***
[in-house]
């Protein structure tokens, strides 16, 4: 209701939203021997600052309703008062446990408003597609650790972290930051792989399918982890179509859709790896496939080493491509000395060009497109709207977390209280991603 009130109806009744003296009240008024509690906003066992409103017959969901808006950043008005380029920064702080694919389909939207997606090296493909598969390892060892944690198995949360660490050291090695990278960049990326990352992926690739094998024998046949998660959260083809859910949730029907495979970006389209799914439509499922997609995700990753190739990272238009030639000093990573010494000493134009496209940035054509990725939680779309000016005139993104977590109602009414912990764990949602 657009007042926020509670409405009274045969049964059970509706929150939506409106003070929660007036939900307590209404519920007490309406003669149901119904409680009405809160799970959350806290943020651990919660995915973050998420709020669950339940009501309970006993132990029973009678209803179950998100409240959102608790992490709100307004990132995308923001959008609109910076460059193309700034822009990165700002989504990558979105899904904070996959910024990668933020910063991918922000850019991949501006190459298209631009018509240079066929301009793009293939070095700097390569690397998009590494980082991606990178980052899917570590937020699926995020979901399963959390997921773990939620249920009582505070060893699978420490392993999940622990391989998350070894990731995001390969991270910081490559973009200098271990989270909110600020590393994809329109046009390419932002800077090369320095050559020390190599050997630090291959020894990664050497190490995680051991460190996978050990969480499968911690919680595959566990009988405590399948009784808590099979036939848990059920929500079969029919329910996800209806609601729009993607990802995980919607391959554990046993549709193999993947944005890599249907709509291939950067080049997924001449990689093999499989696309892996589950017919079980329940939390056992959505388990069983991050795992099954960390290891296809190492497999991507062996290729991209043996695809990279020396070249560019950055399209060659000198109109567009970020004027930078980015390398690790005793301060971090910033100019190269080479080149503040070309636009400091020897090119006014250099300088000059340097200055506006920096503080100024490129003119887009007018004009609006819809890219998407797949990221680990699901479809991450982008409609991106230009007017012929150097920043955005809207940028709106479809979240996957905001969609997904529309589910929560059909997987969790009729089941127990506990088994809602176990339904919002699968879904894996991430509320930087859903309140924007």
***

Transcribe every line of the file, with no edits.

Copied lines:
[in-house]
């Protein structure tokens, strides 16, 4: 209701939203021997600052309703008062446990408003597609650790972290930051792989399918982890179509859709790896496939080493491509000395060009497109709207977390209280991603 009130109806009744003296009240008024509690906003066992409103017959969901808006950043008005380029920064702080694919389909939207997606090296493909598969390892060892944690198995949360660490050291090695990278960049990326990352992926690739094998024998046949998660959260083809859910949730029907495979970006389209799914439509499922997609995700990753190739990272238009030639000093990573010494000493134009496209940035054509990725939680779309000016005139993104977590109602009414912990764990949602 657009007042926020509670409405009274045969049964059970509706929150939506409106003070929660007036939900307590209404519920007490309406003669149901119904409680009405809160799970959350806290943020651990919660995915973050998420709020669950339940009501309970006993132990029973009678209803179950998100409240959102608790992490709100307004990132995308923001959008609109910076460059193309700034822009990165700002989504990558979105899904904070996959910024990668933020910063991918922000850019991949501006190459298209631009018509240079066929301009793009293939070095700097390569690397998009590494980082991606990178980052899917570590937020699926995020979901399963959390997921773990939620249920009582505070060893699978420490392993999940622990391989998350070894990731995001390969991270910081490559973009200098271990989270909110600020590393994809329109046009390419932002800077090369320095050559020390190599050997630090291959020894990664050497190490995680051991460190996978050990969480499968911690919680595959566990009988405590399948009784808590099979036939848990059920929500079969029919329910996800209806609601729009993607990802995980919607391959554990046993549709193999993947944005890599249907709509291939950067080049997924001449990689093999499989696309892996589950017919079980329940939390056992959505388990069983991050795992099954960390290891296809190492497999991507062996290729991209043996695809990279020396070249560019950055399209060659000198109109567009970020004027930078980015390398690790005793301060971090910033100019190269080479080149503040070309636009400091020897090119006014250099300088000059340097200055506006920096503080100024490129003119887009007018004009609006819809890219998407797949990221680990699901479809991450982008409609991106230009007017012929150097920043955005809207940028709106479809979240996957905001969609997904529309589910929560059909997987969790009729089941127990506990088994809602176990339904919002699968879904894996991430509320930087859903309140924007």